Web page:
In similar cases in the past, the SCOTUS has generally deferred to the federal government when states have argued that federal dollars linked to state actions place too great a burden on the states. The most commonly cited case has to do with the federal government conditioning a percentage of federal highway dollars to state enactment of laws raising the drinking age from 18 to 21. In that case, the SCOTUS ruled that the federal government was within its rights to make such conditions. However, in many of those same cases, the Court has also suggested that there was a limit to how far the federal government could go in linking federal dollars to enactment of states laws, but SCOTUS has never articulated just what that limit might be.
In this case, the states are arguing that now is the time to set that limit. They maintain that if there ever was a case of the government going too far, this is it. However even some of the “conservative” Justices suggested that the states have been contributory to this situation by continuing to accept the federal government’s money. Listening to the deliberations, it almost sounded like a drug counselor admonishing drug addict to take responsibility for their actions and stop blaming the drug dealer for being addicts.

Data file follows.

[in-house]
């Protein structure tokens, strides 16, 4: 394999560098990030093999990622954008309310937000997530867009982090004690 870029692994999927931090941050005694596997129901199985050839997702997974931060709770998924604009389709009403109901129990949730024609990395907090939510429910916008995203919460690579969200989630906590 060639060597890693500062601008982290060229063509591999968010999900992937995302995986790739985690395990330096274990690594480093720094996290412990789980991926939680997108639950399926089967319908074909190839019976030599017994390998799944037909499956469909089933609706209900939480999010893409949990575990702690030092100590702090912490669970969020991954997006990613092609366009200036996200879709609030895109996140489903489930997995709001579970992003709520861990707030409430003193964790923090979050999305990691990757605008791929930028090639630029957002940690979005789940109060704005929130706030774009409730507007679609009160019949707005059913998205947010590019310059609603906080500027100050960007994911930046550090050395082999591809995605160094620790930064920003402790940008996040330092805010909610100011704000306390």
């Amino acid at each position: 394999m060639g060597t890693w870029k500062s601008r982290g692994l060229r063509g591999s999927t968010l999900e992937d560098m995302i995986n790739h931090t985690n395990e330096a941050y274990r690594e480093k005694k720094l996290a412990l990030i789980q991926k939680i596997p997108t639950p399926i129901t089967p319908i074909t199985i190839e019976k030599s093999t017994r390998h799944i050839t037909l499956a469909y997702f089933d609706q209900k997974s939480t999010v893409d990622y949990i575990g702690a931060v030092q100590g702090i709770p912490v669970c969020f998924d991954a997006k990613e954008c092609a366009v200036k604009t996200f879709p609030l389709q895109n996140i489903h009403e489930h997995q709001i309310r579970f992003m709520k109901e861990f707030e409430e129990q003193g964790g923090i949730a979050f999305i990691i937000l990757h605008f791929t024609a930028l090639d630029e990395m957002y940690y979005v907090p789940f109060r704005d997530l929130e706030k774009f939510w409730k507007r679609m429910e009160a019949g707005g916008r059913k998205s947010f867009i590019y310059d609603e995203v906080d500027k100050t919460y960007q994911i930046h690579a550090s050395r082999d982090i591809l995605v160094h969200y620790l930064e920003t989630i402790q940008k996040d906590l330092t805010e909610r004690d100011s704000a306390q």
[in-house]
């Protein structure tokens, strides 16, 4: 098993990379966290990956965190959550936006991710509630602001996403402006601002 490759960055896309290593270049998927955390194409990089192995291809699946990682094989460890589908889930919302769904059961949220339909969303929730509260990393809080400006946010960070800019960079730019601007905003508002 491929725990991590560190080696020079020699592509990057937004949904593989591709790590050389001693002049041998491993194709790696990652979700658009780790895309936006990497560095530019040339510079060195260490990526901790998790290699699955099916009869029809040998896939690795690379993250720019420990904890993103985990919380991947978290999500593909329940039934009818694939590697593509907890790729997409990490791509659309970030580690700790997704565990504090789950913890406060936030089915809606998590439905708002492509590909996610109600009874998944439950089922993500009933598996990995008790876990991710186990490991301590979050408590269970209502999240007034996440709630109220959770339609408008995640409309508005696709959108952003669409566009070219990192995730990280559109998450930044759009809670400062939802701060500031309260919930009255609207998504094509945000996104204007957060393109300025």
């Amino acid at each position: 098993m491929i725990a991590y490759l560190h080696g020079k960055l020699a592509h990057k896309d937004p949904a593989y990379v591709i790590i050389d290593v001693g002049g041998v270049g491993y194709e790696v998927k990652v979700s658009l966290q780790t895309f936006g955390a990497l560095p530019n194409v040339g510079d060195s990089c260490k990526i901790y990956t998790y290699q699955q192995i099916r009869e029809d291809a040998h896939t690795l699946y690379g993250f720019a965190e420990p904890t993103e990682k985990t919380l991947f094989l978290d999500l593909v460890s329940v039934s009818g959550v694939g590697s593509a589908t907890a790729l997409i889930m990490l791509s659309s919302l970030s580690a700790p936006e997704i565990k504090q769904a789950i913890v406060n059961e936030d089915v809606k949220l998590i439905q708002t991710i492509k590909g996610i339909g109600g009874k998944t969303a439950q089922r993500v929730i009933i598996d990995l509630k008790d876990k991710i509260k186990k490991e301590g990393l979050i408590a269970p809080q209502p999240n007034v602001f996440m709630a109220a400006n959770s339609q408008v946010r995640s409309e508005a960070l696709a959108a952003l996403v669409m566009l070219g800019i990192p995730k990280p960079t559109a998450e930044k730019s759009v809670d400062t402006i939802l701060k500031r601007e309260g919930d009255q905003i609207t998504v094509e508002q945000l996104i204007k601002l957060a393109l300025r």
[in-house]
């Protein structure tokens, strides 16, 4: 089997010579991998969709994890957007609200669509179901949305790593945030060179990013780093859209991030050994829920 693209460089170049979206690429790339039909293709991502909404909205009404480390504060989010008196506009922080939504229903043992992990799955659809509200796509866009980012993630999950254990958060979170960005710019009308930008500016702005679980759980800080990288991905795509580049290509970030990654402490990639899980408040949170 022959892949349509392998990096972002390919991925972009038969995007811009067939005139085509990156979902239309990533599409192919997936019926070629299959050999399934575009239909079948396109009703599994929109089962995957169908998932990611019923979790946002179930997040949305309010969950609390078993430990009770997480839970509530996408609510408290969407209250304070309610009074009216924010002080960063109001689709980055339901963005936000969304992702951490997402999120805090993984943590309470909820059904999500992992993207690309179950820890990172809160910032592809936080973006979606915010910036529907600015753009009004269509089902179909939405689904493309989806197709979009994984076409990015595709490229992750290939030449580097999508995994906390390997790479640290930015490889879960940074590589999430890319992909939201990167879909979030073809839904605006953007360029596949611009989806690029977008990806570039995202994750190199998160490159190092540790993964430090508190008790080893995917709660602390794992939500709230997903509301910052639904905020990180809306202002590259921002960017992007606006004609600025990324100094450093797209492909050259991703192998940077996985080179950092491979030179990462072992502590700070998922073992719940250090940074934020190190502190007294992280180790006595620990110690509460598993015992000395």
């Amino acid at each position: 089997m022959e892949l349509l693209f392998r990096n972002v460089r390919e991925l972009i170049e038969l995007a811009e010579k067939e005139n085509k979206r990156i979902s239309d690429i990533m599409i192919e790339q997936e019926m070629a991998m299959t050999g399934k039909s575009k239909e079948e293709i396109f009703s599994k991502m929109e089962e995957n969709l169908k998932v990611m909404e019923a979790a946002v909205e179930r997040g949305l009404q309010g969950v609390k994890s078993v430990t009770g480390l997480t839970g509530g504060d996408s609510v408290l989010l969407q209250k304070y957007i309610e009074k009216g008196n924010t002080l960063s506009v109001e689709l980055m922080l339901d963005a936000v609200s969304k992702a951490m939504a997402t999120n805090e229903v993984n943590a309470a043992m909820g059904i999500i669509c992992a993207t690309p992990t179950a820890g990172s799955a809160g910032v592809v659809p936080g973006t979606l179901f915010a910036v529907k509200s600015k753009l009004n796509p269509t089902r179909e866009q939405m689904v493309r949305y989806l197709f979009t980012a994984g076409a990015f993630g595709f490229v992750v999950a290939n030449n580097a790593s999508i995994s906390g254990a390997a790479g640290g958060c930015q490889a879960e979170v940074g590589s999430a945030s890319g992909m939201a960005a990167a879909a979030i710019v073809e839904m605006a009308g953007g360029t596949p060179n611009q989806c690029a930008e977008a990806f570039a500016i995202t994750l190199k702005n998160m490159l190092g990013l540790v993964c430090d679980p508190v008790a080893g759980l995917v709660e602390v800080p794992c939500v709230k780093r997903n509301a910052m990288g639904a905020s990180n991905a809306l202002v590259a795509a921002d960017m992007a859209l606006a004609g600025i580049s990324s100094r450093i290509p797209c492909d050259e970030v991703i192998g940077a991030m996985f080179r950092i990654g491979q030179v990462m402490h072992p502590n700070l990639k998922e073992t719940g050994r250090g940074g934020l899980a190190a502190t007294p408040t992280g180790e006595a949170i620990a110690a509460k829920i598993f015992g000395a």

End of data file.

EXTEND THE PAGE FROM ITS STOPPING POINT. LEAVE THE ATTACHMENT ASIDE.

Based upon the questions, it would not be surprising to see SCOTUS rule in favor of the federal government on this point.
4. The final issue considered by the SCOTUS had to do with the issue of severability.
Typically when Congress enacts legislation that will result in a constitutional challenge, the law will include language referred to as a “severability clause”. The severability clause effectively tells the Court that if the constitutionality of one provision of the law is ruled unconstitutional, that ruling only applies to that provision. In other words, it is “severed” from the rest of the law and the remainder of the law can stand. However, for various reasons when Congress enacted the ACA, it did not include a severability clause. Therefore, it is up to the Court to decide whether a determination on the constitutionality of one provision results in the invalidation of the entire law, a portion of the law, or only that provision under review.